Alpine Resort with Scenic Golf Course
Blue glacial lakes and wind-swept meadows cover the Flathead Valley, which is located just west of the Rocky Mountains' Continental Divide. This is the home turf of Meadow Lake Resort, which is nestled amid several mountain ranges in northwest Montana. The gorgeous landscape influences the makeup of the resort property: on its 18-hole golf course, seven of the holes border mountain streams and alpine lakes.
Though Meadow Lake Resort is close to nature, its guests aren't exactly roughing it. There's an onsite restaurant, Truby's at Meadow Lake, which serves entrees such as Cajun pasta ($18.95), wild-caught salmon ($19.95) and authentic brick-oven pizza ($10.95+), piled high with your choice of toppings including grilled pears, andouille sausage, or black mission figs. Additionally, Truby's bartenders fill up pint glasses with draft microbrews such as Wheatfish Hefeweizen and Tamarack Yard Sale Amber.
Also on the property are an outdoor pool, which is open seasonally, and a family recreation center that features an indoor pool and hot tub. Across the resort is Hucklebear's Hideout, where kids can horse around on a playground and families can compete to decide next week's dishwashing duties on tennis and volleyball courts.
At the heart of the resort is Meadow Lake's main inn, outfitted with 24 rooms. Each guest room comes with an outdoor veranda or patio that looks to either the mountains or golf course. The main inn is also home to the onsite spa, which features a menu of facials and massages. A technician can conduct body treatments under a Vichy shower, in which you'll lay down on a massage bed as warm water pours from above.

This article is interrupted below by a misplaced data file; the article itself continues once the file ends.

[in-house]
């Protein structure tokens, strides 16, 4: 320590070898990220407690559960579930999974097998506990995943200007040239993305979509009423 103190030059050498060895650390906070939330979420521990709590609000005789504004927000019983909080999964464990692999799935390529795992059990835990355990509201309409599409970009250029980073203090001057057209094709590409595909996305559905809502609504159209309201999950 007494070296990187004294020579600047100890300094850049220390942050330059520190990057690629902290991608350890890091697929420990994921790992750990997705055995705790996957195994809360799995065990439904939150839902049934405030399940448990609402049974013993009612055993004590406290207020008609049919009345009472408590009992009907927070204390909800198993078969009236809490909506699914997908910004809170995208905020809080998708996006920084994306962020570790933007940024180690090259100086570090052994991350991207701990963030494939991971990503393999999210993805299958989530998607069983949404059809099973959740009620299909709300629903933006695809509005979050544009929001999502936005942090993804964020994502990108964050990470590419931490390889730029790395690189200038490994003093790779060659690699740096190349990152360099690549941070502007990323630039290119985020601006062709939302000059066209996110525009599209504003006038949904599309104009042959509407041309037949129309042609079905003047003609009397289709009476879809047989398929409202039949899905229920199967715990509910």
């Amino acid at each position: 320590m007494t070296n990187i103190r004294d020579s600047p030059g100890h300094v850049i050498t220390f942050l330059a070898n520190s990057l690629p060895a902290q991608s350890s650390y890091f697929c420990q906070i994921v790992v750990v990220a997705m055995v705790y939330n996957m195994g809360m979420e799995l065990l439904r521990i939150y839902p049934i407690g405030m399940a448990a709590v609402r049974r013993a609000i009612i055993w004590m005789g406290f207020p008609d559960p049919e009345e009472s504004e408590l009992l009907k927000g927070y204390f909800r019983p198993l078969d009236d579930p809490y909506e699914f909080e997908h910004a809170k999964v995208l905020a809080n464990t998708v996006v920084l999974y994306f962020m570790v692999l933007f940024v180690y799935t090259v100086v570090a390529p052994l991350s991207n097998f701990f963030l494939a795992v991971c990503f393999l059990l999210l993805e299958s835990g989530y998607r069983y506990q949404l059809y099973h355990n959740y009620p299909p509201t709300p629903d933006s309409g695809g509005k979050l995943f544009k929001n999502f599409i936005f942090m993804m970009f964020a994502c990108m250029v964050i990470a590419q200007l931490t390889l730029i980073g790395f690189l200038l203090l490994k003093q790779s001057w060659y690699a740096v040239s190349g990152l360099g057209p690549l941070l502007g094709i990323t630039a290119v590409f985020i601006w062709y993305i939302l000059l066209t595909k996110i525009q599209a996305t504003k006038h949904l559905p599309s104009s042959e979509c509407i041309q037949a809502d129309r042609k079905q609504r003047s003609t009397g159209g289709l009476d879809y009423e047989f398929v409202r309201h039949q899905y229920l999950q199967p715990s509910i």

Columbia Falls, Montana: Gateway to Glacier National Park
Columbia Falls is the last major town along U.S. Highway 2 before Glacier National Park; the town has been nicknamed the "Gateway to Glacier." The park begins to thaw in late spring and early summer, when snowy embankments transform into green meadows lined with colorful wildflowers.
Going-to-the-Sun Road is arguably the centerpiece of the park—the 50-mile byway weaves through the mountains past emerald lakes and peaks that were carved out by glaciers. The most interior portion of the road doesn't open until summer, but an 11.5-mile stretch from the west entrance to Lake McDonald Lodge is open and maintained year-round for cars.
At Lake McDonald area, visitors can ditch the car and set out on foot or on snowshoe to explore the alpine scenery on surrounding paths. Keep an eye out for the park's resident grizzly bears, bighorn sheep, and elk, as they may badger you to share your trail-mix recipe.
Read the Fine Print for important info on travel dates and other restrictions.